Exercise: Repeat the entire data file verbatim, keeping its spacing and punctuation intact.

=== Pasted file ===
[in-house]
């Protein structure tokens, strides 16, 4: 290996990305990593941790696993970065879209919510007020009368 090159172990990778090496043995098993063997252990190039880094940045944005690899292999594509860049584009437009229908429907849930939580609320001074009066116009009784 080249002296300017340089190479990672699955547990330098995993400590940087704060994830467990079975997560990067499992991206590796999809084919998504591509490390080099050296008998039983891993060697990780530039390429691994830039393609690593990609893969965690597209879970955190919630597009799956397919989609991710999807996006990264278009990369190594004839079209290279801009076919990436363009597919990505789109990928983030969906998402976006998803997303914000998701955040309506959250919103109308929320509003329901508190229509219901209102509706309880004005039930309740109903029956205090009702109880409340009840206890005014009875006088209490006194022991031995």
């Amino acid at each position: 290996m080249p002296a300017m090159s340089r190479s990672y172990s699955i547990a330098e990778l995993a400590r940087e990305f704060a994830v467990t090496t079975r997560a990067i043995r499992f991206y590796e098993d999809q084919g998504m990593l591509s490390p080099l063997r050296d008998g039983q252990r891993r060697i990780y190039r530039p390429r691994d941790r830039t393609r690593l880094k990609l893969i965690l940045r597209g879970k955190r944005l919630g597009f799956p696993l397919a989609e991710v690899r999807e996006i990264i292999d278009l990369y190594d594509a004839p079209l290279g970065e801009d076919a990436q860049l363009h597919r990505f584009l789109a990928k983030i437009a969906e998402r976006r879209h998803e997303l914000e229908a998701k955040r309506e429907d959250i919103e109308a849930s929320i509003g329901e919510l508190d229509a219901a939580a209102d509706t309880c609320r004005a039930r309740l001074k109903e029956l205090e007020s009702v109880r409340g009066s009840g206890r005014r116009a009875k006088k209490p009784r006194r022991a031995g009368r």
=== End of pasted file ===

[in-house]
């Protein structure tokens, strides 16, 4: 290996990305990593941790696993970065879209919510007020009368 090159172990990778090496043995098993063997252990190039880094940045944005690899292999594509860049584009437009229908429907849930939580609320001074009066116009009784 080249002296300017340089190479990672699955547990330098995993400590940087704060994830467990079975997560990067499992991206590796999809084919998504591509490390080099050296008998039983891993060697990780530039390429691994830039393609690593990609893969965690597209879970955190919630597009799956397919989609991710999807996006990264278009990369190594004839079209290279801009076919990436363009597919990505789109990928983030969906998402976006998803997303914000998701955040309506959250919103109308929320509003329901508190229509219901209102509706309880004005039930309740109903029956205090009702109880409340009840206890005014009875006088209490006194022991031995």
């Amino acid at each position: 290996m080249p002296a300017m090159s340089r190479s990672y172990s699955i547990a330098e990778l995993a400590r940087e990305f704060a994830v467990t090496t079975r997560a990067i043995r499992f991206y590796e098993d999809q084919g998504m990593l591509s490390p080099l063997r050296d008998g039983q252990r891993r060697i990780y190039r530039p390429r691994d941790r830039t393609r690593l880094k990609l893969i965690l940045r597209g879970k955190r944005l919630g597009f799956p696993l397919a989609e991710v690899r999807e996006i990264i292999d278009l990369y190594d594509a004839p079209l290279g970065e801009d076919a990436q860049l363009h597919r990505f584009l789109a990928k983030i437009a969906e998402r976006r879209h998803e997303l914000e229908a998701k955040r309506e429907d959250i919103e109308a849930s929320i509003g329901e919510l508190d229509a219901a939580a209102d509706t309880c609320r004005a039930r309740l001074k109903e029956l205090e007020s009702v109880r409340g009066s009840g206890r005014r116009a009875k006088k209490p009784r006194r022991a031995g009368r």